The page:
It’s in the restaurants, the clubs and the pubs, where the service standard among waiters and sommeliers, along with constantly improving selection at the finest restaurants to the local pubs, continues to raise the Hong Kong wine game on a very accessible level.
In the past, Hong Kong has not received high regard for its standard of tableside service in restaurants. For example, a great many Italian restaurants until very recently were listing French wines before Italian wines on their lists. This was owing to the fact that it was uncommon to find professionals eager to lead their guests into trying new experiences. But things seem to be changing.
Last week, I attended a dinner at the Hong Kong Polytechnic University at which the students executed every aspect of the evening. The students put forth a wonderful effort and gained hands-on experience that they can take into the bustling Hong Kong food and beverage scene. There was no discussion of Lafite or DRC; that’s not what is motivating this group. Rather, it’s their collective commitment to making Hong Kong a premier region for consistently outstanding dining, further proof of the overall rise experience quality in Hong Kong.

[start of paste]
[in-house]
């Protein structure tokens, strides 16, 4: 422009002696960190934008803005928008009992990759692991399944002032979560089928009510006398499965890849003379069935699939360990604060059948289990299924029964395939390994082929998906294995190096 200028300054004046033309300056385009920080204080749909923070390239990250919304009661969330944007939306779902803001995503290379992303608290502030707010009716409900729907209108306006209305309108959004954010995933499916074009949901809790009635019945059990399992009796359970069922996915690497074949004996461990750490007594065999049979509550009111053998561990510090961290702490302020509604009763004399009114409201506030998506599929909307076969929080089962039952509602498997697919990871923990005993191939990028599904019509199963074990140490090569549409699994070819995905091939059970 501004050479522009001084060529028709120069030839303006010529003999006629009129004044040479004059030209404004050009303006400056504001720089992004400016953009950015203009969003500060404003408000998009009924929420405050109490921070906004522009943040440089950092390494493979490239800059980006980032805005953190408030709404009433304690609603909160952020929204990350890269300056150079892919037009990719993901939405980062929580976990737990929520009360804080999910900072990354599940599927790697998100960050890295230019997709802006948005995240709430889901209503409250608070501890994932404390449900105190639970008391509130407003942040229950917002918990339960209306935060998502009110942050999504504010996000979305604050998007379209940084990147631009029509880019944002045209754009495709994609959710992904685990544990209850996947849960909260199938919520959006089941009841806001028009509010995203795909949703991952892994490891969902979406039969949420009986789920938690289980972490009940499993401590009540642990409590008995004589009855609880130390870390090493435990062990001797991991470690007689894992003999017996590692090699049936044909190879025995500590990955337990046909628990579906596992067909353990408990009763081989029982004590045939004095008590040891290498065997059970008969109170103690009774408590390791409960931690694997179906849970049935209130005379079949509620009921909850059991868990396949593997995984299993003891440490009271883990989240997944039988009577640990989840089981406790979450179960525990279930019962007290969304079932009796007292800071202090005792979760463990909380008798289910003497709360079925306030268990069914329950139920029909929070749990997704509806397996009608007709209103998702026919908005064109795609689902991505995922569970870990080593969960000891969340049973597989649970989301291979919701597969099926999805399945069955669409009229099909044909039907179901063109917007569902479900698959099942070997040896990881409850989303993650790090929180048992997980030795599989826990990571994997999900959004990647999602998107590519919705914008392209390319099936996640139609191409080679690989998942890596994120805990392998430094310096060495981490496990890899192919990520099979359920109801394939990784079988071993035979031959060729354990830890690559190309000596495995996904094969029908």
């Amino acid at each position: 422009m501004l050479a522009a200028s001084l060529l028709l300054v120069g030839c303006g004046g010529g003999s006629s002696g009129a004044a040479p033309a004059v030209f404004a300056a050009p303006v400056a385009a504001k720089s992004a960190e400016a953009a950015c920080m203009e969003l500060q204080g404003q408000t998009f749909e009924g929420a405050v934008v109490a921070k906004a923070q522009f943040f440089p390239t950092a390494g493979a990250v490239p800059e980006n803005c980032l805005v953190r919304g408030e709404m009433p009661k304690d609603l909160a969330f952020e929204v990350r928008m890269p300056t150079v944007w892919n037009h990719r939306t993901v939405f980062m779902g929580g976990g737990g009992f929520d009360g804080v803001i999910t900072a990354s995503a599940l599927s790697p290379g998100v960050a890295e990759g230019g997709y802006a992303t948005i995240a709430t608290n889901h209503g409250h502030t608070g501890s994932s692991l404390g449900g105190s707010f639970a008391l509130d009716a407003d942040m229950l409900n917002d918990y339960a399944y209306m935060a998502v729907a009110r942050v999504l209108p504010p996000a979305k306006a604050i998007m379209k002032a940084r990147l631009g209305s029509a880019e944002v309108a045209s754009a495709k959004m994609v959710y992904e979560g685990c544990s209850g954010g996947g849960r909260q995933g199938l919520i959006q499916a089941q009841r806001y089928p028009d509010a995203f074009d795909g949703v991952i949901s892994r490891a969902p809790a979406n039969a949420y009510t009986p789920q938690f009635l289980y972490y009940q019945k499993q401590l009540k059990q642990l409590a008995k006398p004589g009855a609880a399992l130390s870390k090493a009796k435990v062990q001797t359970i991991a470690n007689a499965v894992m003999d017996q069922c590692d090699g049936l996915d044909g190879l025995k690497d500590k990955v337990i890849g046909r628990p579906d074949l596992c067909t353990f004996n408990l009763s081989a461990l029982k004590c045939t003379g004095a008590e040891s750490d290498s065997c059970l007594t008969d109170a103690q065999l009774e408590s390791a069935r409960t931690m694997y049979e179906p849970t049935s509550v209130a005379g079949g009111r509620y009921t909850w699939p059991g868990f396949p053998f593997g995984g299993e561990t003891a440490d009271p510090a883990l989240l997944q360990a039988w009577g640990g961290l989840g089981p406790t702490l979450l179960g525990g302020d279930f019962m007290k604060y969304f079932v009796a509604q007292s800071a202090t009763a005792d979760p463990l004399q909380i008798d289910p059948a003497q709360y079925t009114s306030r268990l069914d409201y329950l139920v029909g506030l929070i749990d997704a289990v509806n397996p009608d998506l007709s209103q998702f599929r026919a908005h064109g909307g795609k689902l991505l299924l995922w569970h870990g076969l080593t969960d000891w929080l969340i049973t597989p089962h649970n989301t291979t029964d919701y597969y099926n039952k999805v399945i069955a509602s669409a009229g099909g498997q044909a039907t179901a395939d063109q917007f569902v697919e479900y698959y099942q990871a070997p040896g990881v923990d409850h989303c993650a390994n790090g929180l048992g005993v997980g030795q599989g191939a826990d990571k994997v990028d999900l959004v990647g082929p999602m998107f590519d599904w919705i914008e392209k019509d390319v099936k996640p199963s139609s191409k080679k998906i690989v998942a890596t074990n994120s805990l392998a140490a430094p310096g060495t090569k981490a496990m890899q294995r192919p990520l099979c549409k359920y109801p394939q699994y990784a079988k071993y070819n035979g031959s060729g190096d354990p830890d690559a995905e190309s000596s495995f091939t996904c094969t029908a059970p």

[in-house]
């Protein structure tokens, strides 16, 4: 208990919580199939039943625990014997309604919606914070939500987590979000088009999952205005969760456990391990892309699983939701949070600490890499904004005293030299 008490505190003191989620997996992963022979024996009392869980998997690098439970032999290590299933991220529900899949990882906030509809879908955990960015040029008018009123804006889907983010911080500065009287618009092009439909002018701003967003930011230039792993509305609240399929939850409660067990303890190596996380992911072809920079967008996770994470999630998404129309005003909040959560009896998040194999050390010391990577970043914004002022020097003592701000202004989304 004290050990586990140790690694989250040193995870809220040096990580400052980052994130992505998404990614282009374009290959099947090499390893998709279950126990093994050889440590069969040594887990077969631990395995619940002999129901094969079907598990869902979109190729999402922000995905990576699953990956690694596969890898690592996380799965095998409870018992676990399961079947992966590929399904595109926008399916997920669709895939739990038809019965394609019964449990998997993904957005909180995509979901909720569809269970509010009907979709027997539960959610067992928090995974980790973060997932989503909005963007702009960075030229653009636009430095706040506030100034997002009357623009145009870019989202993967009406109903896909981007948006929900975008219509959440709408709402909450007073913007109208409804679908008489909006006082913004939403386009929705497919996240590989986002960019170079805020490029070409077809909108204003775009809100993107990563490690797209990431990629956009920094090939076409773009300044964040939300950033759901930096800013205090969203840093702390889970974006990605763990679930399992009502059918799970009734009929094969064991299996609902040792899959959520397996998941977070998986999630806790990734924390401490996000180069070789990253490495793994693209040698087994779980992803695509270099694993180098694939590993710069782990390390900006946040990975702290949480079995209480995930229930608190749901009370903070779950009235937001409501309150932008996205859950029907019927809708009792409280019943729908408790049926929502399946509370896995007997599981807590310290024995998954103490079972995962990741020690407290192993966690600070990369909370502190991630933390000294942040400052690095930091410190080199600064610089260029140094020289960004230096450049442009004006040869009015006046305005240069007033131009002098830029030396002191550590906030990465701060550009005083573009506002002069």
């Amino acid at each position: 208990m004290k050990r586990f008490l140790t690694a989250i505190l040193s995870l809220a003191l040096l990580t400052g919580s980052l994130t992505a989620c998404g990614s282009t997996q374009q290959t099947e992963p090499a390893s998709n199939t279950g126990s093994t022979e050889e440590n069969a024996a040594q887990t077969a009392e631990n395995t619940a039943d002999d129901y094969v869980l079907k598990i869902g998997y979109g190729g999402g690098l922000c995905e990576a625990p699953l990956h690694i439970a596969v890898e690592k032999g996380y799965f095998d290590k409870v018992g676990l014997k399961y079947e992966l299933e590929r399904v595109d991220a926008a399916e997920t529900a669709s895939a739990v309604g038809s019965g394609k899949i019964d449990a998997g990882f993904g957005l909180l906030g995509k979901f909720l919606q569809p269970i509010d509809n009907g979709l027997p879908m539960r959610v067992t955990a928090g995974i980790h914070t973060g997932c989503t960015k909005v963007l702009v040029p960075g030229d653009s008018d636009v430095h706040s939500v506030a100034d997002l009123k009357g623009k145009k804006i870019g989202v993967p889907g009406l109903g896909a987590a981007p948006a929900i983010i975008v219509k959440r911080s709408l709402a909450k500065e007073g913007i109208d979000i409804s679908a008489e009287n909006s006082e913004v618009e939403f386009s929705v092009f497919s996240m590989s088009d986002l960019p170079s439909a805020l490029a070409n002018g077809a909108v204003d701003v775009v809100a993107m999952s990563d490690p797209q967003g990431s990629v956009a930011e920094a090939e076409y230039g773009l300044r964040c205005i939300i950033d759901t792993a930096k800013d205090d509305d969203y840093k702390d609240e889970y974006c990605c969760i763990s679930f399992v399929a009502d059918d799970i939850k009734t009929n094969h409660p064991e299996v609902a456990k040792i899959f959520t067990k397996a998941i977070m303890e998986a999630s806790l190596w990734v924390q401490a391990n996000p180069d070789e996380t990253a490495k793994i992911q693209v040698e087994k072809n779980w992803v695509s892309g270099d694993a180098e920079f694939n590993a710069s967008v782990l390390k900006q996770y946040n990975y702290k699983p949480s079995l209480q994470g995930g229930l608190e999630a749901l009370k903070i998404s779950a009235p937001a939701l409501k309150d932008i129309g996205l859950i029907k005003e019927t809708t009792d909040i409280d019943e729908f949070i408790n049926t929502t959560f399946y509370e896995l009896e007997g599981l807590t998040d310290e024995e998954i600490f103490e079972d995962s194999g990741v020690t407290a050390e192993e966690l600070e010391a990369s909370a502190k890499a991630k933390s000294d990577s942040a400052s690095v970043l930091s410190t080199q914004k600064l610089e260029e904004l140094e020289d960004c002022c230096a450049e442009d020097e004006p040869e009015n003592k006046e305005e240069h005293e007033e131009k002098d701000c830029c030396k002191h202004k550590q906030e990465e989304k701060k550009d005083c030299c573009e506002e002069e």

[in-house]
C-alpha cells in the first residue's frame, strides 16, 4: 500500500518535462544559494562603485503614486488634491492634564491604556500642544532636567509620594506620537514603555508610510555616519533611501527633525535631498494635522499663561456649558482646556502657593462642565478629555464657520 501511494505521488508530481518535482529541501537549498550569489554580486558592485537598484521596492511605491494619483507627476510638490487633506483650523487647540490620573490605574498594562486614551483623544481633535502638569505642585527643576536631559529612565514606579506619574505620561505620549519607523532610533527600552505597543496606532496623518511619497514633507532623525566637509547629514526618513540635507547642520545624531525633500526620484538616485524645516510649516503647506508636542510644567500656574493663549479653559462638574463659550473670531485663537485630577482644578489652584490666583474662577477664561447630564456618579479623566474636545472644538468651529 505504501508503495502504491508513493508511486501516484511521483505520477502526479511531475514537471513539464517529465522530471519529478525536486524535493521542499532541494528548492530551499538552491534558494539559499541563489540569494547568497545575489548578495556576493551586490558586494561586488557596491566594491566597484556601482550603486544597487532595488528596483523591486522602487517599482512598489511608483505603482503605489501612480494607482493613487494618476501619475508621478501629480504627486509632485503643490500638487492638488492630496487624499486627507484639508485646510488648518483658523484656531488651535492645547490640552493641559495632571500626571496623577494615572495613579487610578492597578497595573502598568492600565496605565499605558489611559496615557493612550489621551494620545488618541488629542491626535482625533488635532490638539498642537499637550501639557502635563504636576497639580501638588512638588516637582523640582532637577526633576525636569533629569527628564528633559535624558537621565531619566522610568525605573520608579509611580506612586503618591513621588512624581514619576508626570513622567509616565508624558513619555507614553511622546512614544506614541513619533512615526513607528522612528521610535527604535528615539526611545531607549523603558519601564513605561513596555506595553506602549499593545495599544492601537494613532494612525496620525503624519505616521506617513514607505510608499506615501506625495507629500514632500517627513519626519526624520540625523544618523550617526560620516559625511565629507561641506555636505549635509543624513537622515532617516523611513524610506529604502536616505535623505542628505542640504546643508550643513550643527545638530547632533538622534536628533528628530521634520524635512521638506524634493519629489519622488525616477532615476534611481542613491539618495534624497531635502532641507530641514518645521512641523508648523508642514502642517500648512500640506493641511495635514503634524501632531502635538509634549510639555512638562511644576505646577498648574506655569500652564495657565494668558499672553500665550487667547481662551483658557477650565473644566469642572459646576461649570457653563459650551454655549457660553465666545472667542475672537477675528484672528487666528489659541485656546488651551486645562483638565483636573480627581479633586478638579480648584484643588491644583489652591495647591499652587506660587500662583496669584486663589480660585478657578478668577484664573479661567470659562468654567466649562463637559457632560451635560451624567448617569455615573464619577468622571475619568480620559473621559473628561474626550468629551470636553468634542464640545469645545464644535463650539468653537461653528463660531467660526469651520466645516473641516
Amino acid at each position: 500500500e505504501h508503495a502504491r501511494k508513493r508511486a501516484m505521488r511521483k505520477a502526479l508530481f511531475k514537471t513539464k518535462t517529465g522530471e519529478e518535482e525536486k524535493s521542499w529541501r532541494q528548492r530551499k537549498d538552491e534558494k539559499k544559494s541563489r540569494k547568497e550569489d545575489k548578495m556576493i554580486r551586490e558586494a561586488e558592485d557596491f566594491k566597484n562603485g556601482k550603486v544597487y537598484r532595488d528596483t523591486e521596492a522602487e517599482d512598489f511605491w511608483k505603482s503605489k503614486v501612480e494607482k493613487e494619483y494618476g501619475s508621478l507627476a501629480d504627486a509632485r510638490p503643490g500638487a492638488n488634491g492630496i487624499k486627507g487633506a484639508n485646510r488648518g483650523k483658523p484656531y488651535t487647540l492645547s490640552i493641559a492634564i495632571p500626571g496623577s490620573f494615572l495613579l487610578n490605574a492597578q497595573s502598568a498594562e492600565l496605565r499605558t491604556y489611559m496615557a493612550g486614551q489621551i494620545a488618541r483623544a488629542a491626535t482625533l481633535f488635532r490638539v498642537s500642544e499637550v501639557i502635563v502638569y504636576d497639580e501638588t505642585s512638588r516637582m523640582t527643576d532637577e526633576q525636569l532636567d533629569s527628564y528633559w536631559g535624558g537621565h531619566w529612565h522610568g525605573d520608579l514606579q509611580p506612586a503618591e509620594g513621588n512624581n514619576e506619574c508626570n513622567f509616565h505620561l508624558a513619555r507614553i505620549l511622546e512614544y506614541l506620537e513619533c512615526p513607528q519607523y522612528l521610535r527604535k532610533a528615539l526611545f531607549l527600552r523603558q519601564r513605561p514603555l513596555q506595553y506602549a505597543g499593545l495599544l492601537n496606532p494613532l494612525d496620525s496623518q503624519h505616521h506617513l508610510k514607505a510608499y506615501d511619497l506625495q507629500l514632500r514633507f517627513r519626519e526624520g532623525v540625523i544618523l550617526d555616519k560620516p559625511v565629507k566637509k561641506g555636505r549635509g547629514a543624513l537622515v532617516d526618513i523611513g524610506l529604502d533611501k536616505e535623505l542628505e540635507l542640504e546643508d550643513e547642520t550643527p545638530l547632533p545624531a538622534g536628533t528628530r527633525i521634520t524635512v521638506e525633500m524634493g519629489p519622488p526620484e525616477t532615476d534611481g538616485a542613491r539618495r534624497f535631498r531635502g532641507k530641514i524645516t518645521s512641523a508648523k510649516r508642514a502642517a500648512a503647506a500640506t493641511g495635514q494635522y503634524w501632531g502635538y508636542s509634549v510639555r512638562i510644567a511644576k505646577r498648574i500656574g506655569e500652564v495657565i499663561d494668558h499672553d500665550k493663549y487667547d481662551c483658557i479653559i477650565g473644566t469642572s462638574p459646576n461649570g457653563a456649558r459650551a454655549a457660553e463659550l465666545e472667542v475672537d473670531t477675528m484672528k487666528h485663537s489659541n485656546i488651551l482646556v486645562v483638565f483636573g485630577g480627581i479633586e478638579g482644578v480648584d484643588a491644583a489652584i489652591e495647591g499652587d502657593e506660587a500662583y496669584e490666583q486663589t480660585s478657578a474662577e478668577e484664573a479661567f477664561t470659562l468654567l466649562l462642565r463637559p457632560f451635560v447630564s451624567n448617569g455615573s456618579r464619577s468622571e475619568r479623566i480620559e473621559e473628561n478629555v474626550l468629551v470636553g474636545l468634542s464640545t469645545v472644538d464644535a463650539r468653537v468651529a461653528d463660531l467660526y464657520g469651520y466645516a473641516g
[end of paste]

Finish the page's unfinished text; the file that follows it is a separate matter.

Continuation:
Looking beyond the shock-value of HK’s sales results, we see that the dedication of both imported and up-and-coming local industry professionals is enhancing Hong Kong as a wine and service destination, from top to bottom. These pros are enriching the lives of local foodies and curious visitors from abroad. And it’s only going to get better.
Those of you who know me know how much I love biodynamic wines. Whether it’s Josko Gravner, Paolo Bea (who grows biodynamically but isn’t certified biodynamic) or Movia, I find natural, biodynamically made wines fascinating and very enjoyable.
Last week I had an opportunity to taste some Radikon Merlot 2000. This is a wine for the adventurous taster—in fact, the wines of Stanko (Stanislao) Radikon are about as exciting a wine drinking experience as you can get. Radikon has a tiny farmhouse/winery of about 11 hectares in the town of Oslavia, on a relatively tiny stretch of hills north of the border town of Gorizia in the Isonzo zone of Friuli.
Radikon forms part of a vanguard group of winemakers (Jasko Gravner, Edi Kante, Paolo Bea and Ales Kristancic are other members) in Italy who strive to make unique wines that do not reflect the recent international trend of wines that all taste the same. Most importantly, they make natural wines, made without additives, yeasts, sulfur or even temperature control. The whites are orange owing to the extended maceration on the skins for three or four months–or longer. Long skin-maceration has been proved to promote extraction of tannin and other grape compounds, and this is why long-macerated wines have very intense color, contain natural antioxidants for wine preservation, and do not need further chemical preservatives such as sulfur dioxide.